Birdcage Walk has a depth of rich content that I was expecting from Helen Dunmore, however it was also rich on the human condition and nuances of every day life. The story is heavy with history – the French revolution and its social impact on Bristol, where the story is set. One of our main protagonists Diner (John Diner Tredevant) is a property prospector who loans money to build houses and sell on at a profit. With the advent of political upheaval in Europe, the clientele he was anticipating for his magnificent terrace of houses built above the Gorge are too uncertain of the future to make such grand purchases. This in turn delivers him and his wife new challenges.  His wife Lizzie has been raised by a radical mother Julia Fawkes Gleeson, married to a member of the radical circles she moves within, and is more than familiar with the way the movements of a revolution are followed keenly.  Two more socially opposed people could not have been found – Diner needing political conformity and stability, Lizzie with her background of radical thinking and support for free movement and speech.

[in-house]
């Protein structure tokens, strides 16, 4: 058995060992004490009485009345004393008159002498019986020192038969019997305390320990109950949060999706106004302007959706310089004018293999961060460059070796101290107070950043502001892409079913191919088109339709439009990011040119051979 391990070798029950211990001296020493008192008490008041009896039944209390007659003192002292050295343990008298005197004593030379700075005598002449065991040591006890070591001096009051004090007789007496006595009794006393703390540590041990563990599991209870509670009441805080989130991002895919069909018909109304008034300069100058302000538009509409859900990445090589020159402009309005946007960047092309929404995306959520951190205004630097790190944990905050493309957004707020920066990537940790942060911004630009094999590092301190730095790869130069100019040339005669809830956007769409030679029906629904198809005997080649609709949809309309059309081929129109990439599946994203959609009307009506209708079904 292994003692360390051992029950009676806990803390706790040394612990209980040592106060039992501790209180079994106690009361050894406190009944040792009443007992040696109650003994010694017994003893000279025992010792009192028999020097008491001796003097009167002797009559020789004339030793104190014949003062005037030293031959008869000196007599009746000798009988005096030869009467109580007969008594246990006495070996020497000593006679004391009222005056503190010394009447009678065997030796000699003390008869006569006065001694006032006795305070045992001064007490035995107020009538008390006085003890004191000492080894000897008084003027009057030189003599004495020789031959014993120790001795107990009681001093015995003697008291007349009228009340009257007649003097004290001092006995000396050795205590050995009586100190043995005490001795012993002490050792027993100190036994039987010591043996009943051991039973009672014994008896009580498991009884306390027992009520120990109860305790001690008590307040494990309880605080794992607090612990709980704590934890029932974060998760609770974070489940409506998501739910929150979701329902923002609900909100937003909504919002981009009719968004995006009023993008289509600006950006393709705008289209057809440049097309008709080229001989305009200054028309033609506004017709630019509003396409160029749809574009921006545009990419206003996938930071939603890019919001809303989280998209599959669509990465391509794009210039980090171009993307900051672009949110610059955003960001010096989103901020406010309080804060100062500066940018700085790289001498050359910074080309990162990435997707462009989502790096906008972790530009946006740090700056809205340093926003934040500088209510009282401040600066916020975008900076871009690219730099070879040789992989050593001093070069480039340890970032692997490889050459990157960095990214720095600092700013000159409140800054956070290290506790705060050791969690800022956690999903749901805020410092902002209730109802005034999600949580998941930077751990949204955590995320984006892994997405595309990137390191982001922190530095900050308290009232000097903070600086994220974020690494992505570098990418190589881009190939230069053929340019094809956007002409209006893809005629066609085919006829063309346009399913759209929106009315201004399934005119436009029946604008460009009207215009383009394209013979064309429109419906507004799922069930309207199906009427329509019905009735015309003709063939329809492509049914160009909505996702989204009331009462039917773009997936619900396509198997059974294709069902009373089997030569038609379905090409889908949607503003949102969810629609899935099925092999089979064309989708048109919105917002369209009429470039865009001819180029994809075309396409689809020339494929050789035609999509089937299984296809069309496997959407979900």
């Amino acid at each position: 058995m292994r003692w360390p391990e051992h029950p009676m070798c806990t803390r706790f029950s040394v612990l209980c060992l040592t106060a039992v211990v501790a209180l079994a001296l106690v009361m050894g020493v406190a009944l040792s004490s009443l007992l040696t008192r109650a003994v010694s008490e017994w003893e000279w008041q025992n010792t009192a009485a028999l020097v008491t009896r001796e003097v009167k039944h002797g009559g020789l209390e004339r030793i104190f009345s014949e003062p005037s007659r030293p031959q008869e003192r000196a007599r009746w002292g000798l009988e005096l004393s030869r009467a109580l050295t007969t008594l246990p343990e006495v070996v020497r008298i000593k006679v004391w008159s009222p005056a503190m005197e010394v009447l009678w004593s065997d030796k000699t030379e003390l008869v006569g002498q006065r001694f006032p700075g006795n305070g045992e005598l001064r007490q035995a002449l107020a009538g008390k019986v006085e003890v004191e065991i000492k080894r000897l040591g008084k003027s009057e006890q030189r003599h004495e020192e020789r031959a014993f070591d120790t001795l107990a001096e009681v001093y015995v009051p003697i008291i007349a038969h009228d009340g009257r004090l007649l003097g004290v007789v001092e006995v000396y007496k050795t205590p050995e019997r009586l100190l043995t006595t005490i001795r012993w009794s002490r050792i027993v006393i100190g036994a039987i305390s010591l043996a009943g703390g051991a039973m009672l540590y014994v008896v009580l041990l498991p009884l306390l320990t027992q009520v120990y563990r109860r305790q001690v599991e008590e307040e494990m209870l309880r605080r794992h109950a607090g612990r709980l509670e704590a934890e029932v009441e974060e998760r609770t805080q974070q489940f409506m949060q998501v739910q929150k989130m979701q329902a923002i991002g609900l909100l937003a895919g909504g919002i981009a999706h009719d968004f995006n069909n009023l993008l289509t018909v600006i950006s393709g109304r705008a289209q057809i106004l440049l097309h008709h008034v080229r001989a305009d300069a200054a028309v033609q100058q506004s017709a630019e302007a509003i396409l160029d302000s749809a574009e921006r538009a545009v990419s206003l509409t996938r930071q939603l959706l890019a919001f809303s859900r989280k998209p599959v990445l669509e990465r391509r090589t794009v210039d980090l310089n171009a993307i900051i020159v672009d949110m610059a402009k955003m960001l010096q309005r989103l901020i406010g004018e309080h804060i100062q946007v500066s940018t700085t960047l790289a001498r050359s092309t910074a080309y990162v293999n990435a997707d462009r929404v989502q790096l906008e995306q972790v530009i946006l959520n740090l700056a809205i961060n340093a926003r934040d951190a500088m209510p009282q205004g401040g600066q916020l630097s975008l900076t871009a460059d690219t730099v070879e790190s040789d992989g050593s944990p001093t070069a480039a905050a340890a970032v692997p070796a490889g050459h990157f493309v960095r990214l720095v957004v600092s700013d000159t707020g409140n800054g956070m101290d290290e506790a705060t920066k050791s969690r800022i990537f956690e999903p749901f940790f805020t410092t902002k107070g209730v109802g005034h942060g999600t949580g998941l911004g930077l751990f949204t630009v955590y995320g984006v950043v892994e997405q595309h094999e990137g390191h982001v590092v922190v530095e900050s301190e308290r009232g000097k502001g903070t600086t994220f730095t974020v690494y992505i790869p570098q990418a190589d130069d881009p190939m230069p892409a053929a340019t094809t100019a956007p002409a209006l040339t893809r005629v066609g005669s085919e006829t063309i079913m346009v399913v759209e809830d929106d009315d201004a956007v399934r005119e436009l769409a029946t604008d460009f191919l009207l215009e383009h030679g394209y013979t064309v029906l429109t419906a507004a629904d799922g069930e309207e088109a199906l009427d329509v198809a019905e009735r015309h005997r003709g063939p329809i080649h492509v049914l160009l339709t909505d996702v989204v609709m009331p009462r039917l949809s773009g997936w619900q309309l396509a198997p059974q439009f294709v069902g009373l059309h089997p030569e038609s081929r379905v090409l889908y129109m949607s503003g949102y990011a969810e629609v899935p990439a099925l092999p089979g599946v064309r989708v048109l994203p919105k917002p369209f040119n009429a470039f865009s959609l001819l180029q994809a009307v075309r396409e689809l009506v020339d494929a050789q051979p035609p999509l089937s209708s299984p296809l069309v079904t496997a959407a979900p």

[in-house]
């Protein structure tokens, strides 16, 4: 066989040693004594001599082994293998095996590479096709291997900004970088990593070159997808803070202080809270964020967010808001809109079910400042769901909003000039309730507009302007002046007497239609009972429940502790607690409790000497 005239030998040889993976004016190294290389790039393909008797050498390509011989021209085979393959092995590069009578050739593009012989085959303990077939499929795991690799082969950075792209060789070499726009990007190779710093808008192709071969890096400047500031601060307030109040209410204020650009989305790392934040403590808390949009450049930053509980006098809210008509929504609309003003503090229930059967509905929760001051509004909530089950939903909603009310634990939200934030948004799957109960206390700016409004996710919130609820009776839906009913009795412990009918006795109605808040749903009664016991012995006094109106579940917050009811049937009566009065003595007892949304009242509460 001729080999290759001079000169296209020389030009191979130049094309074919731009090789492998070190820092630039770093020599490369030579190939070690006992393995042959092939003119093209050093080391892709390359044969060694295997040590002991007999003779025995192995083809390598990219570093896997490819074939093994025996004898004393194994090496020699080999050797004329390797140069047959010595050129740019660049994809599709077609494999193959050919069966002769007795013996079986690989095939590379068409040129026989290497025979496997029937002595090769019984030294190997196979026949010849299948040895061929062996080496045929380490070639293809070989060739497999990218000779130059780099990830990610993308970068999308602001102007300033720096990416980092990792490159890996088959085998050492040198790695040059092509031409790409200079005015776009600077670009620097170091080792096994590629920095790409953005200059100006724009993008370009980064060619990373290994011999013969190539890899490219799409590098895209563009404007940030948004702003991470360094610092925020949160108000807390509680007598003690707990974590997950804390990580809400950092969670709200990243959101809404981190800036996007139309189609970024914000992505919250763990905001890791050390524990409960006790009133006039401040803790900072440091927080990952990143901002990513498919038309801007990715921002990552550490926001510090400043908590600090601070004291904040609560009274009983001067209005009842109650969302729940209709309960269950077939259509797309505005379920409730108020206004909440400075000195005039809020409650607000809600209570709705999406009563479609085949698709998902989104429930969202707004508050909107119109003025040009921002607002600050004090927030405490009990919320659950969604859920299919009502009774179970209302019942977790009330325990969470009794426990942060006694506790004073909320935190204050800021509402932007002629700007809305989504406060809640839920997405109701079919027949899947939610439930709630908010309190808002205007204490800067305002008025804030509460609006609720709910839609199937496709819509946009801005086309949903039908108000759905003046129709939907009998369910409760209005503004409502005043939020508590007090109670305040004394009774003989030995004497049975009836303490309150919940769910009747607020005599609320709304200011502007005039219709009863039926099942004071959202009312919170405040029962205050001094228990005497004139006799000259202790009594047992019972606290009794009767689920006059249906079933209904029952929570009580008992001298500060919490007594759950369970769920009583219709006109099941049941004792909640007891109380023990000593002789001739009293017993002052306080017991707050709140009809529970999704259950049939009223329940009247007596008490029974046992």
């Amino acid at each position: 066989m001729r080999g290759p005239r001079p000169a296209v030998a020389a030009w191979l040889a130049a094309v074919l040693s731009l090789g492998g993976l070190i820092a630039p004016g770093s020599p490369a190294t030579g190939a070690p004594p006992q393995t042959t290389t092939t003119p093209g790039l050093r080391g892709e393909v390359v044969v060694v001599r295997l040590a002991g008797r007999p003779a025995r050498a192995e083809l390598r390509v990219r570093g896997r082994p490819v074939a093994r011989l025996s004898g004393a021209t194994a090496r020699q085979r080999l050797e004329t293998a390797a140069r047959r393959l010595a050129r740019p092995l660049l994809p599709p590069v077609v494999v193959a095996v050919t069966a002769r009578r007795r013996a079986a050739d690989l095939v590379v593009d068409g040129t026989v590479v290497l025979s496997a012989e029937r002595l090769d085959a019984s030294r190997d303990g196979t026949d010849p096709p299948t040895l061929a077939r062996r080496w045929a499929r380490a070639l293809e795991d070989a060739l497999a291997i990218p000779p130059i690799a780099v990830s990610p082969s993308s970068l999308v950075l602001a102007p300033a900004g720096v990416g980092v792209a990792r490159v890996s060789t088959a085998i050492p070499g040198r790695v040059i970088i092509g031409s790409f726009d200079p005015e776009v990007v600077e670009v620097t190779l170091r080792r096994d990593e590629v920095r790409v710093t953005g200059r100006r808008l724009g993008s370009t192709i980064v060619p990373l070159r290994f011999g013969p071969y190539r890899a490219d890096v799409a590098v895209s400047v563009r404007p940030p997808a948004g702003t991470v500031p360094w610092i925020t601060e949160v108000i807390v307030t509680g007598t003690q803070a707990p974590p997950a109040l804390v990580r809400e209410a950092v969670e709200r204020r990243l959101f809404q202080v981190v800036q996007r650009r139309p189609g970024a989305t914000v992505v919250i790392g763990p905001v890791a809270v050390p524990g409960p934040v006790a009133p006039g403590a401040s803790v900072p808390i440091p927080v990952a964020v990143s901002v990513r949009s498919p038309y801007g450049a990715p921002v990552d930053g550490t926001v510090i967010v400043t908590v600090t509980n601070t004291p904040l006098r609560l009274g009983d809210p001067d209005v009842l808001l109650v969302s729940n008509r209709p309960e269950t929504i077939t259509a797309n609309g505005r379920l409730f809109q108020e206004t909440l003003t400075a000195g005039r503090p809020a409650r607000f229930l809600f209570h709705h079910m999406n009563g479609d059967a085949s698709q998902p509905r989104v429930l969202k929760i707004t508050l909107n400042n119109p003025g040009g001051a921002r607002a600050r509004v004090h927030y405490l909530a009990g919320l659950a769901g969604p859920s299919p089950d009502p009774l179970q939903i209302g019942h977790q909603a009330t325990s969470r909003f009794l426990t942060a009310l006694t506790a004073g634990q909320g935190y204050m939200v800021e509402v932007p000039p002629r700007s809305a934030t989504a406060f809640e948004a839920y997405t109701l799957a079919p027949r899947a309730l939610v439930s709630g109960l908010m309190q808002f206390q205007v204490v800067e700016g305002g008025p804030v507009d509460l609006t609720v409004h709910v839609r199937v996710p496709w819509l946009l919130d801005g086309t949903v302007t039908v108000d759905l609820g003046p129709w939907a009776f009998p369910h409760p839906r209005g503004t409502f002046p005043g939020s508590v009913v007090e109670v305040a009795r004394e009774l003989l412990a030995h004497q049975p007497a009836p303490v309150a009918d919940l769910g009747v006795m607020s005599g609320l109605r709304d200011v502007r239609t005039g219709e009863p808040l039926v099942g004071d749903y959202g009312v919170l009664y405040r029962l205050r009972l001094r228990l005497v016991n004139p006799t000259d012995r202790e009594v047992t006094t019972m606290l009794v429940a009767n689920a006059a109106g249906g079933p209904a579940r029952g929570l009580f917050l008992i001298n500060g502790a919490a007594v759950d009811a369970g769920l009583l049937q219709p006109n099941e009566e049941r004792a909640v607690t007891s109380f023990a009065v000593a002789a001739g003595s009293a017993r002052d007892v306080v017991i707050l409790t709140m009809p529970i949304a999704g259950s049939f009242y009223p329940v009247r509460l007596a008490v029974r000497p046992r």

This is where the fiction and history collide – the story’s strength lies in Diner’s possession over his wife Lizzie which increases exponentially as his control over his business affairs fails, until what is already a dark, passionate and vitreous relationship tips over the edge.

“Misunderstanding s so thick between them that it has become a third language which neither of them speaks.”

I enjoyed this book, although the tension built slowly I felt the sinister nature of Diner astutely, the suspense and sense of danger coming quickly almost at the end of the book.  The characters colour came in and out of focus which surprised me, perhaps it was the realism within the tale despite the length of prose about the poetry of sedition.

The Prelude was magical in its introduction to Julia and Augustus Gleeson, and to the way of archivists and the search for information once interest is sparked. ‘In the bottom there lay a fragment of paper with writing criss-crossed over it. Most of the sheet had been torn away. The writing was smooth and flowing.’